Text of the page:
Mindfulness of Breath

 

 

Mindfulness of Breath

 

Mindfulness is an exercise that involves focusing on what is happening in the present moment and observing your thoughts and emotions as they come and go. Research has established that practising mindfulness reduces feelings of stress and anxiety and promotes relaxation. When we focus on what is happening in the present moment, we become less caught up in our thoughts, worries, emotions and physical sensations. Mindfulness reminds us that no matter where we are or what we are doing we can always regroup and focus on the moment. One of the benefits of mindfulness is that it can be practised anywhere, anytime.

You can incorporate mindfulness into your everyday life by remaining aware of your breath when you are eating, watching television, having a shower or cleaning. In fact by doing so, you will likely find some of the tasks we tend to put off such as cleaning or washing dishes are not so awful after all, rather it is our thoughts about such tasks that are unpleasant. When you practice mindfulness meditation you encourage your mind to remain in the present moment; the more often you practice mindfulness, the more familiar this neural pathway becomes in the brain and the easier it is to gain some distance from your thoughts and worries.

 

Mindfulness of Breath - Continued

 

Breathing is something that we do all the time, without conscious awareness. By practising mindfulness of the breath we use the breath as the point of our concentration, as a way to anchor ourselves in the present moment. In the mindfulness of breath exercise we simply practise observing the breath, without reacting or changing the breath in any way. If you are new to this practise, you may notice that when you start focusing on the breath, you will be aware of the mind’s tendency to wander off and become distracted. This is very normal! If you notice that this happens during practise, simply notice that this has happened and then with a nonjudgmental and accepting attitude, simply bring your attention back to your breath. Practising mindfulness of the breath includes the following:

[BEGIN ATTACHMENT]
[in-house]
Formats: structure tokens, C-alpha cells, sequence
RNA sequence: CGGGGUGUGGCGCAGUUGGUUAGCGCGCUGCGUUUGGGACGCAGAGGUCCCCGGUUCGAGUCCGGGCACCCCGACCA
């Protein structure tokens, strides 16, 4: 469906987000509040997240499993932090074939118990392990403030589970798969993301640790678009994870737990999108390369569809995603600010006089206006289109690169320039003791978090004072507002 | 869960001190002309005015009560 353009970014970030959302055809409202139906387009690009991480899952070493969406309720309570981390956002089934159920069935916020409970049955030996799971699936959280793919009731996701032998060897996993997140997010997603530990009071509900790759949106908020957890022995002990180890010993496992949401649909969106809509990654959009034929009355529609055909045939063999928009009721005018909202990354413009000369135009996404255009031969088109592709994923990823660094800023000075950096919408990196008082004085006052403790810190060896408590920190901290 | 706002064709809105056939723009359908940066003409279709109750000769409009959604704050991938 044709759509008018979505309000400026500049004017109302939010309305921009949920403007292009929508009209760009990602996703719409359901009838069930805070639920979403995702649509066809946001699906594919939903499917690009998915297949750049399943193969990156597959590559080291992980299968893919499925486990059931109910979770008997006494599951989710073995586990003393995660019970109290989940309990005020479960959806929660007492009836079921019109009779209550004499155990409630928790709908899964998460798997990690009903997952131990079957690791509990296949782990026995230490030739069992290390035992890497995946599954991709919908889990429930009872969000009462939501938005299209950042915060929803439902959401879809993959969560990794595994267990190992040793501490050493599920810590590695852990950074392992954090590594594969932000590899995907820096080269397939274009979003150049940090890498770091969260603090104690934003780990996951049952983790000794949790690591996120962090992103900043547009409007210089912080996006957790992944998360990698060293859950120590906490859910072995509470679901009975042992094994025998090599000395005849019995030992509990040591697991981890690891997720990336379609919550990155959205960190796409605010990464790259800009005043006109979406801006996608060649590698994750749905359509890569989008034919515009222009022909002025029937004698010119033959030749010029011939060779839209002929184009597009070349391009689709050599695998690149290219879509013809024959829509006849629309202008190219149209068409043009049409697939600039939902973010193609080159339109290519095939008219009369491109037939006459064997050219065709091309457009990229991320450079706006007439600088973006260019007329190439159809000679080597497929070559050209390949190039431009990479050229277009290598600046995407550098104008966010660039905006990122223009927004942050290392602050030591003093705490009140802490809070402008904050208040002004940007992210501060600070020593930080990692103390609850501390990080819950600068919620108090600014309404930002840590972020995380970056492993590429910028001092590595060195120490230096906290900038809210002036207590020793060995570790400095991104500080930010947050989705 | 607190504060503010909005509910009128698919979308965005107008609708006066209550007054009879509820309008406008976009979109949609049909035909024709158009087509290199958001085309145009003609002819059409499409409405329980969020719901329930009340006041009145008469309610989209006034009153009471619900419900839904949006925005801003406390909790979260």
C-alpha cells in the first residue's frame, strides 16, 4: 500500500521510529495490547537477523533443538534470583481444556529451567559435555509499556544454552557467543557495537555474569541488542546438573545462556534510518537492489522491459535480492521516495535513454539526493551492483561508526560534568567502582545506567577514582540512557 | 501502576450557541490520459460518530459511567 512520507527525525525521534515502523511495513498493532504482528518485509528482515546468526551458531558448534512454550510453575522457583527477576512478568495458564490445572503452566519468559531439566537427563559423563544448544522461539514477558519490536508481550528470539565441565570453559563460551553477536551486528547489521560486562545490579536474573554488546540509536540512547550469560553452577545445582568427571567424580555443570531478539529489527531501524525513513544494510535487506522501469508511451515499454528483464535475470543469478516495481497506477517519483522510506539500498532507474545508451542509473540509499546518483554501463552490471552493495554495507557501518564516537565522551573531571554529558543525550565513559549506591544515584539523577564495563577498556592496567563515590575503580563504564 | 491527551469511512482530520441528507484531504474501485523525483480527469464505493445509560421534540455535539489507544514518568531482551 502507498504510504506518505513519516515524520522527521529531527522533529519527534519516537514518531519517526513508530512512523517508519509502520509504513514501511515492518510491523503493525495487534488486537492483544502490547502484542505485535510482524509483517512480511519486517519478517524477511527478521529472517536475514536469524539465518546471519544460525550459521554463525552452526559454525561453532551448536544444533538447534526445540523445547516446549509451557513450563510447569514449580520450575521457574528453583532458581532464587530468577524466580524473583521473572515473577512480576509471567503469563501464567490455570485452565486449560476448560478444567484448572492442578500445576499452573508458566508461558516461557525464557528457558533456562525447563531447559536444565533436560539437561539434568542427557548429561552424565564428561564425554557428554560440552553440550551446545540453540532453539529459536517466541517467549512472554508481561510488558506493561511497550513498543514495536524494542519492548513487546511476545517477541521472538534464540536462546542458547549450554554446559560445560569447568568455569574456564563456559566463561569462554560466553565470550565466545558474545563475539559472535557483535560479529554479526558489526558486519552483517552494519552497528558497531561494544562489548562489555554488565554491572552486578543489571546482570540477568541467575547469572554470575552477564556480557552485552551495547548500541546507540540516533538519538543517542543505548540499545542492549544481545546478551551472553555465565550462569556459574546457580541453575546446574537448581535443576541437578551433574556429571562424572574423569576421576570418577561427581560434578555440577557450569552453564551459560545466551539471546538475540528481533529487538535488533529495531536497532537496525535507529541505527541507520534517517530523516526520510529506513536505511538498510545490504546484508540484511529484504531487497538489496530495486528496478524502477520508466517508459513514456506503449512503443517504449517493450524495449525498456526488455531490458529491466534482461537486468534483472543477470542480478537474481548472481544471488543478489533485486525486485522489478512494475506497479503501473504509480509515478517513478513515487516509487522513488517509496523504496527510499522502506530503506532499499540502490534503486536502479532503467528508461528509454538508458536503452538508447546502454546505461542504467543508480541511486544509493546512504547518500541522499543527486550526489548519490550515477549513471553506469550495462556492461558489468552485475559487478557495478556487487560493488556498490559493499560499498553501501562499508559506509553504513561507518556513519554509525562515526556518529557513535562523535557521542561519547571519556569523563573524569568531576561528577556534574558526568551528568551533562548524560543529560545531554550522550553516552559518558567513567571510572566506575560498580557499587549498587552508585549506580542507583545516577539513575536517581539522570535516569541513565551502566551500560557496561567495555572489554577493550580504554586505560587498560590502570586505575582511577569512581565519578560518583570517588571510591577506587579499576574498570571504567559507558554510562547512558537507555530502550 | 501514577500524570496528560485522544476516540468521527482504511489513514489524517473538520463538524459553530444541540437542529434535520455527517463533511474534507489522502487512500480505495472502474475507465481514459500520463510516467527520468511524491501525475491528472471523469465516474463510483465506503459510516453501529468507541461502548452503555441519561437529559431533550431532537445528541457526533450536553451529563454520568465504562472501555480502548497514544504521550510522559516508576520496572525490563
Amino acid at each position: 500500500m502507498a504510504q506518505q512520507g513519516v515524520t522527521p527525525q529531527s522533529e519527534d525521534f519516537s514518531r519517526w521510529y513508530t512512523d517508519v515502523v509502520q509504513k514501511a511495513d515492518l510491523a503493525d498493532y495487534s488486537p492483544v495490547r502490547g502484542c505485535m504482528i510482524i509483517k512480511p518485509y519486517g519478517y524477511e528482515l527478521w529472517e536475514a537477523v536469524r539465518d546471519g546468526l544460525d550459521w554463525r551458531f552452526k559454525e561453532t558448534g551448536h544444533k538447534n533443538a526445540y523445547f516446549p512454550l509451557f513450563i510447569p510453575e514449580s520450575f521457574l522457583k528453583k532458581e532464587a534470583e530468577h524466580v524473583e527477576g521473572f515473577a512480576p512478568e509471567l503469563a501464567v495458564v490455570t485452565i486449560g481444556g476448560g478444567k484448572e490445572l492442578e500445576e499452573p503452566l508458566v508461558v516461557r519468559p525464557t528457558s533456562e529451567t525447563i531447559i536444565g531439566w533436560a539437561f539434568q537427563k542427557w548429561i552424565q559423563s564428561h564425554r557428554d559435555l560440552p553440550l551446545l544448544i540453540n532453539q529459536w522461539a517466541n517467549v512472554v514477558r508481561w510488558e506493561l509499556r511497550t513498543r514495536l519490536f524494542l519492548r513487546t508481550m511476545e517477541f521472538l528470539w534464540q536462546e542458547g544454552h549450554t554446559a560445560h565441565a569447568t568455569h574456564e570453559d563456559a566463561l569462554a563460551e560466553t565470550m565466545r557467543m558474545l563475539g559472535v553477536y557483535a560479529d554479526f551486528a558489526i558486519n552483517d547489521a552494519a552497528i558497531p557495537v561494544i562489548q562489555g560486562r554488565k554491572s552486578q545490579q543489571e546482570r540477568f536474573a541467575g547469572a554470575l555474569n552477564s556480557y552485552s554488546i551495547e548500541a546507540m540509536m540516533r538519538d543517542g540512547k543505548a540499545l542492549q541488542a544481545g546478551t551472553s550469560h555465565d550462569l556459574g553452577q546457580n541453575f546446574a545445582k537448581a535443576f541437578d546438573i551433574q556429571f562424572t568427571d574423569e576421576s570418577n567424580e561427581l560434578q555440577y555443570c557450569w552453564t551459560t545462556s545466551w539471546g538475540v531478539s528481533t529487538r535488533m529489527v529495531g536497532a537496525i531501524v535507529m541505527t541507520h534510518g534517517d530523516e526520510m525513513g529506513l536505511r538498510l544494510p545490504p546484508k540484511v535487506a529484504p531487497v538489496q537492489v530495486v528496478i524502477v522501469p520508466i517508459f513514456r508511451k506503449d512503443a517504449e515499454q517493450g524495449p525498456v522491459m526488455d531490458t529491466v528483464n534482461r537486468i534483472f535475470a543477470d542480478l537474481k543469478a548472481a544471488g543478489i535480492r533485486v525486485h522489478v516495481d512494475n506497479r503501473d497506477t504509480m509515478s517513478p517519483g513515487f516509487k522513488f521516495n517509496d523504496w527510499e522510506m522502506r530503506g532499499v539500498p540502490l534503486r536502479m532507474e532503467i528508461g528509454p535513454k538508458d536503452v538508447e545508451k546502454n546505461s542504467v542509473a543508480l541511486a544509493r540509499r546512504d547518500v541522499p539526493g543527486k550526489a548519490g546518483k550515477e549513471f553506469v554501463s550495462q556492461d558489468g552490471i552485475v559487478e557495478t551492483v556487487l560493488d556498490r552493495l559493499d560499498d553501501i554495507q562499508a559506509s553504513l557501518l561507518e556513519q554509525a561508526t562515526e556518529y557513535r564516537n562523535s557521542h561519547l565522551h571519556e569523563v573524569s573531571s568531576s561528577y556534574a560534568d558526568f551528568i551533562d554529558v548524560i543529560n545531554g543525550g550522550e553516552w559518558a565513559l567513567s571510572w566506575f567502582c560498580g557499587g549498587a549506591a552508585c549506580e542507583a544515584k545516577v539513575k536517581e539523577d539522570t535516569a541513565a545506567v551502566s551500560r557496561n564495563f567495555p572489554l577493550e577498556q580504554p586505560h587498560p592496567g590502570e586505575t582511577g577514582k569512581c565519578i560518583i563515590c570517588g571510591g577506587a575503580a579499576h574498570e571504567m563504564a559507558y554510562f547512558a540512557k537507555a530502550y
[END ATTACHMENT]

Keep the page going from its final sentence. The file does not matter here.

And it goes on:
• Focus: take a single full breath in
  • Observe: notice the breath arising in the body as you inhale and notice the exhale of the breath
  • Refocus: if you notice that your mind has wandered simply refocus your attention back to the breath

 

Practise Instructions

 

If you choose to do mindfulness of breath, please try to:

  • Do this twice a day over the next few weeks.
  • Use the guided audio or text-based version of the guided-audio exercise (found in ”Practise Tools’ & ‘Downloads’ boxes below) to assist you with your daily practise.
  • Complete the self-monitoring form (pdf version found in ‘Downloads’ box below) before and after each practise.

Note: You are also able to listen to the guided-audio with one of the the relaxation videos in the box below. Just press play on the audio and then play on the video. You can also switch to ‘full-screen’.

Practise Tools

 

In this box you will find two guided-audios and four relaxation videos to help you with your daily practise.

  • The first guided audio (introduction) explains ‘why to do it’ and the second (exercise) is the actual guided exercise itself (what you will use when doing the daily practise).

 

Downloads

 

In this box you will find two pdfs that you can download to assist you with your practise.

  • The first is a text-based version of the guided-audios above and the second is a self-monitoring practise form.

 

Guided-audio text-version

Self-monitoring form

My Digital Health

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